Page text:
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What if we looked past the election?

We are now at the beginning of early voting. By Tuesday, polls will be open all over Shelby County, and until August 2 you will have an opportunity to exercise your franchise through early voting. This is a privilege that many of us take for granted, which is unavailable in many parts of the country. Yet, if recent trends hold true, approximately four to nine percent of registered voters will visit the polls during this voting cycle.
Looking at this reality, we must add the toxic cynicism that now is a part of the community’s disillusion with the political process. Many see no reason to vote or hope. With this in mind, I offer this thought:
Look past the election.

Memphis playwright puts twist on the ‘Prodigal Son’ story

from mess_to_miracle
In the parable of the Prodigal Son, a man seeks his inheritance, wastes it, returns home, and is welcomed back with open arms. A Memphis playwright added a twist to this story and turned it into a gospel stage play, which debuted July 12th at the West Memphis Civic Auditorium.
T.L. Gathen, a business applications advisor at FedEx and president of Majestic Kingdom Melodies (MKM) Productions, wrote “From a Mess to a Miracle.” It follows A.J. Clarkesdale (Jarvis Taylor), who returns home after hitting rock bottom, hoping to be welcomed back into his father’s house and TV station.  However, his stepmother, Gertrude Clarkesdale (Jennifer Gomez), is not happy about him interrupting the life she and her son, Reggie (Malik Walker), have with A.J.’ s father, Andrew (Rodney Burns), and A.J. has to move in with his church-going Aunt Maxine (Joann Bell).  

A serving of comedy, with D. L. Hughley as the main course

all over_town
In full spectator mode, I showed up at the new Chuckles Comedy House in Cordova hungry for comedy and braced for long lines and lagged show times from a new business. My downside expectations were completely wrong.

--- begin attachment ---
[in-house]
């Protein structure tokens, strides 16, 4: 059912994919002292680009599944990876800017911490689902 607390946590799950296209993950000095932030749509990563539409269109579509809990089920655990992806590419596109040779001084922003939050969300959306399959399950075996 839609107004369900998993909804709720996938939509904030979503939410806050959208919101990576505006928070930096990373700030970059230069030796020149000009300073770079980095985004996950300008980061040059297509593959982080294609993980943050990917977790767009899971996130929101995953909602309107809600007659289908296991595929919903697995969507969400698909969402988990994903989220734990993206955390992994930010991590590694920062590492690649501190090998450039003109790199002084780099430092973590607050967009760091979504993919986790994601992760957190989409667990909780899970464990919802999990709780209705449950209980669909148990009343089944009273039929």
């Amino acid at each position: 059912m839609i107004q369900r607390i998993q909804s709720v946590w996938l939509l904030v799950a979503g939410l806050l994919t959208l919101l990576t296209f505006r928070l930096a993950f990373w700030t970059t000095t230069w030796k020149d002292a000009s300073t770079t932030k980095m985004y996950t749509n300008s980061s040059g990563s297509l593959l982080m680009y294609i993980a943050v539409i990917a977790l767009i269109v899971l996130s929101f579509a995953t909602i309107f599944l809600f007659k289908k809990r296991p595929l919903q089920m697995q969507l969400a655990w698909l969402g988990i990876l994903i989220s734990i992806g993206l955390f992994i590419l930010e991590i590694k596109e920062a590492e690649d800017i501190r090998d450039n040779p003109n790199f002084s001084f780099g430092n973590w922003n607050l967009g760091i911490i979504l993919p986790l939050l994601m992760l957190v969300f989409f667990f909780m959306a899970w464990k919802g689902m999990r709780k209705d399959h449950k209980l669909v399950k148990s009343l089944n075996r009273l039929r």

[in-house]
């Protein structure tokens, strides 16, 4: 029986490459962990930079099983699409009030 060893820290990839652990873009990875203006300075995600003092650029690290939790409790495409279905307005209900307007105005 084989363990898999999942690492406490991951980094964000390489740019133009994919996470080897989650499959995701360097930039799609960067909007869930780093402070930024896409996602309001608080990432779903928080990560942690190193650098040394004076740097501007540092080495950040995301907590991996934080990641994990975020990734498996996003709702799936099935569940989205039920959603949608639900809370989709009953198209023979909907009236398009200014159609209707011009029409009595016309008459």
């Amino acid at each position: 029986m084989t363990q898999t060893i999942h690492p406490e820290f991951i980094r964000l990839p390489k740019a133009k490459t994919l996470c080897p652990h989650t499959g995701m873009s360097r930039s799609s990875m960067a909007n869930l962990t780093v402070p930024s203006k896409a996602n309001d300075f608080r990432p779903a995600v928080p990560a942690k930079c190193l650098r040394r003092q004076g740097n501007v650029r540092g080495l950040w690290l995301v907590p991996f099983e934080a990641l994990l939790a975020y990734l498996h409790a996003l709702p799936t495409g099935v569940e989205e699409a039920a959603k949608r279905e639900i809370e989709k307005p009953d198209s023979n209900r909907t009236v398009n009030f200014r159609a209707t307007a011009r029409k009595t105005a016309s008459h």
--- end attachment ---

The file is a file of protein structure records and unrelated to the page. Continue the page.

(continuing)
The entire staff was on point. There was an ample wait crew, efficient cashiers and prompt show times. Serve up the comedy!

Reporter quits job following ‘fatherless’ young black men comments

reporter quits
A New York area TV reporter has quit his job following comments he made on-air about “fatherless” young black men.
News 12’s Sean Bergin was reporting a story on the murder of a Jersey City police officer when he decided to go off-script after his news package aired.
The officer, Melvin Santiago, was allegedly killed by Lawrence Campbell, who had previous drug arrests on his record.

A free charter high school for adults

Excel Center
Memphis Goodwill, Inc., has received approval to open a free public charter high school for adults called The Excel Center. 
In granting approval, the Shelby County School Board noted The Excel Center’s mission in adult learning and its track record of success.
The Excel Center will offer adult dropouts a second chance to return to high school and earn their high school diplomas. Memphis Goodwill plans to begin classes in Fall 2015.
The Excel Center charter school model was created in 2010 by the Goodwill of Central Indiana and has focused on helping adult students return to school to earn high school credits, as well as post-secondary credits and/or job certifications. In less than three years, Central Indiana’s Excel Center has evolved from one campus with 300 students to nine campuses with 3,000 students. More than 720 students have earned their high school diplomas.
“We are thrilled to have approval for The Excel Center to begin in Memphis, and we know it will be a life-changing opportunity for hundreds of Memphians,” said Memphis Goodwill President & CEO Tony Martini.
“We will be working with a wide range of community partners and Excel Center leaders in Central Indiana to launch this innovative high school in Fall 2015.”
Features of the Excel Center will include life coaches assigned to each student; a free on-site child drop-in center for students with children while they are in class; accelerated school terms and the chance to earn multiple credits; and a focus on each student’s “next steps,” whether that is postsecondary education or vocational training and certifications. 
In the west Tennessee and north Mississippi area, Goodwill employs more than 770 people, many of whom face significant barriers to employment.
(For more information, go to http://goodwillmemphis.org/excel-center.)